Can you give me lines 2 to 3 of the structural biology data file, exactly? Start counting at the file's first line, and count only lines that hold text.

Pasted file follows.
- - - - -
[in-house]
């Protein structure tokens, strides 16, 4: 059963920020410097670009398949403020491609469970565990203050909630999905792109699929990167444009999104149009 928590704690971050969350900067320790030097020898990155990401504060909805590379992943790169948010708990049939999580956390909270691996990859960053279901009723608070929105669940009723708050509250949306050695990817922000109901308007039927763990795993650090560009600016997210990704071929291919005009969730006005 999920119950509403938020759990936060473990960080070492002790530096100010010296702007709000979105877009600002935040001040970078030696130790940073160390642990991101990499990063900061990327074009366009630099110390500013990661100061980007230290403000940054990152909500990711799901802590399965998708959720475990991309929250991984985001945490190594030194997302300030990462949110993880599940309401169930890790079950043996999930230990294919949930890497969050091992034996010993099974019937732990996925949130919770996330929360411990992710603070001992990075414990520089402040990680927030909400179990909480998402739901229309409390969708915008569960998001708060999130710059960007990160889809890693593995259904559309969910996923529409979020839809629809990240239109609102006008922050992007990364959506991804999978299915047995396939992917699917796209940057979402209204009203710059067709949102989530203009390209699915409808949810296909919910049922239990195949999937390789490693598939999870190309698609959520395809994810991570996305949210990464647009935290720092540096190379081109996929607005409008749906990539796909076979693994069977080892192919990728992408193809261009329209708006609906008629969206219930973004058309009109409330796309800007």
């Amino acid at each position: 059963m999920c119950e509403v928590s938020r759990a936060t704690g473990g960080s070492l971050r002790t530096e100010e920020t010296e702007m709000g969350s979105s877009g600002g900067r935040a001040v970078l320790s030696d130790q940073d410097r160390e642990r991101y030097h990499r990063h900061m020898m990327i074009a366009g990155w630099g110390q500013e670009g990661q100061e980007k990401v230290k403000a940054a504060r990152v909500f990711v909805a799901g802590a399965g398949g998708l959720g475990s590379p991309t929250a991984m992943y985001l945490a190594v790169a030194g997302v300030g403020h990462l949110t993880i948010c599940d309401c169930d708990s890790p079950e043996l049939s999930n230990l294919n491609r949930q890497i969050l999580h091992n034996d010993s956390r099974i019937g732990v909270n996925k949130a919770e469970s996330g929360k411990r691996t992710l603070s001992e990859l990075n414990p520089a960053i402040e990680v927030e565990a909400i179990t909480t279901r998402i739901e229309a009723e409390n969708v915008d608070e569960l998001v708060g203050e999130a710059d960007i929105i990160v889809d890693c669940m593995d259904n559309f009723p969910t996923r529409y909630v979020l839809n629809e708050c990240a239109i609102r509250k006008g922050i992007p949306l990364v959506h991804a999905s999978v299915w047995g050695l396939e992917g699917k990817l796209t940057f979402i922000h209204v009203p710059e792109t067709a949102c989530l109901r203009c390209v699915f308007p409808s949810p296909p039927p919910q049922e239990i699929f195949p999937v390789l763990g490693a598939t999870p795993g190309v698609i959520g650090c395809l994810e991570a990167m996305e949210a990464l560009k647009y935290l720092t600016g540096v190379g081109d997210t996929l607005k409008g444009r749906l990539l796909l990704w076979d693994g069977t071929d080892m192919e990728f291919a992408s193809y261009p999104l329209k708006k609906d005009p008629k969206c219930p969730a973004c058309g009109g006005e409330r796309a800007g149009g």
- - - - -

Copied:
């Protein structure tokens, strides 16, 4: 059963920020410097670009398949403020491609469970565990203050909630999905792109699929990167444009999104149009 928590704690971050969350900067320790030097020898990155990401504060909805590379992943790169948010708990049939999580956390909270691996990859960053279901009723608070929105669940009723708050509250949306050695990817922000109901308007039927763990795993650090560009600016997210990704071929291919005009969730006005 999920119950509403938020759990936060473990960080070492002790530096100010010296702007709000979105877009600002935040001040970078030696130790940073160390642990991101990499990063900061990327074009366009630099110390500013990661100061980007230290403000940054990152909500990711799901802590399965998708959720475990991309929250991984985001945490190594030194997302300030990462949110993880599940309401169930890790079950043996999930230990294919949930890497969050091992034996010993099974019937732990996925949130919770996330929360411990992710603070001992990075414990520089402040990680927030909400179990909480998402739901229309409390969708915008569960998001708060999130710059960007990160889809890693593995259904559309969910996923529409979020839809629809990240239109609102006008922050992007990364959506991804999978299915047995396939992917699917796209940057979402209204009203710059067709949102989530203009390209699915409808949810296909919910049922239990195949999937390789490693598939999870190309698609959520395809994810991570996305949210990464647009935290720092540096190379081109996929607005409008749906990539796909076979693994069977080892192919990728992408193809261009329209708006609906008629969206219930973004058309009109409330796309800007």
């Amino acid at each position: 059963m999920c119950e509403v928590s938020r759990a936060t704690g473990g960080s070492l971050r002790t530096e100010e920020t010296e702007m709000g969350s979105s877009g600002g900067r935040a001040v970078l320790s030696d130790q940073d410097r160390e642990r991101y030097h990499r990063h900061m020898m990327i074009a366009g990155w630099g110390q500013e670009g990661q100061e980007k990401v230290k403000a940054a504060r990152v909500f990711v909805a799901g802590a399965g398949g998708l959720g475990s590379p991309t929250a991984m992943y985001l945490a190594v790169a030194g997302v300030g403020h990462l949110t993880i948010c599940d309401c169930d708990s890790p079950e043996l049939s999930n230990l294919n491609r949930q890497i969050l999580h091992n034996d010993s956390r099974i019937g732990v909270n996925k949130a919770e469970s996330g929360k411990r691996t992710l603070s001992e990859l990075n414990p520089a960053i402040e990680v927030e565990a909400i179990t909480t279901r998402i739901e229309a009723e409390n969708v915008d608070e569960l998001v708060g203050e999130a710059d960007i929105i990160v889809d890693c669940m593995d259904n559309f009723p969910t996923r529409y909630v979020l839809n629809e708050c990240a239109i609102r509250k006008g922050i992007p949306l990364v959506h991804a999905s999978v299915w047995g050695l396939e992917g699917k990817l796209t940057f979402i922000h209204v009203p710059e792109t067709a949102c989530l109901r203009c390209v699915f308007p409808s949810p296909p039927p919910q049922e239990i699929f195949p999937v390789l763990g490693a598939t999870p795993g190309v698609i959520g650090c395809l994810e991570a990167m996305e949210a990464l560009k647009y935290l720092t600016g540096v190379g081109d997210t996929l607005k409008g444009r749906l990539l796909l990704w076979d693994g069977t071929d080892m192919e990728f291919a992408s193809y261009p999104l329209k708006k609906d005009p008629k969206c219930p969730a973004c058309g009109g006005e409330r796309a800007g149009g």